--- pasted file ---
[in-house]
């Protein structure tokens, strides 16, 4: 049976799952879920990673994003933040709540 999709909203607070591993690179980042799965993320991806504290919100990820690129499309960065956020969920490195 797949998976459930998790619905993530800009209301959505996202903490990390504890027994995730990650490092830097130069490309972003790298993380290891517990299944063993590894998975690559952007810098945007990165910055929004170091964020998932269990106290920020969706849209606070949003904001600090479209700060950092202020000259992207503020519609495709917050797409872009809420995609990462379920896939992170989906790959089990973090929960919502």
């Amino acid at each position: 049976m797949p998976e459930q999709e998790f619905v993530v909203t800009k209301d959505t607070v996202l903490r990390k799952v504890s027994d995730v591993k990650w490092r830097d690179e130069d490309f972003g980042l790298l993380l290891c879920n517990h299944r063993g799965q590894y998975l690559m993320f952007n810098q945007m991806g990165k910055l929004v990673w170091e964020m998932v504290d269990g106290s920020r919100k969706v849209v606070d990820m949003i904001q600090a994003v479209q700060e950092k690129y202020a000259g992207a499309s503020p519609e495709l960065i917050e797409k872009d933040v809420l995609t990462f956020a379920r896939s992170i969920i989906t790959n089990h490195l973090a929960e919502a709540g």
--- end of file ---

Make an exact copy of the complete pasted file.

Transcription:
[in-house]
């Protein structure tokens, strides 16, 4: 049976799952879920990673994003933040709540 999709909203607070591993690179980042799965993320991806504290919100990820690129499309960065956020969920490195 797949998976459930998790619905993530800009209301959505996202903490990390504890027994995730990650490092830097130069490309972003790298993380290891517990299944063993590894998975690559952007810098945007990165910055929004170091964020998932269990106290920020969706849209606070949003904001600090479209700060950092202020000259992207503020519609495709917050797409872009809420995609990462379920896939992170989906790959089990973090929960919502």
């Amino acid at each position: 049976m797949p998976e459930q999709e998790f619905v993530v909203t800009k209301d959505t607070v996202l903490r990390k799952v504890s027994d995730v591993k990650w490092r830097d690179e130069d490309f972003g980042l790298l993380l290891c879920n517990h299944r063993g799965q590894y998975l690559m993320f952007n810098q945007m991806g990165k910055l929004v990673w170091e964020m998932v504290d269990g106290s920020r919100k969706v849209v606070d990820m949003i904001q600090a994003v479209q700060e950092k690129y202020a000259g992207a499309s503020p519609e495709l960065i917050e797409k872009d933040v809420l995609t990462f956020a379920r896939s992170i969920i989906t790959n089990h490195l973090a929960e919502a709540g």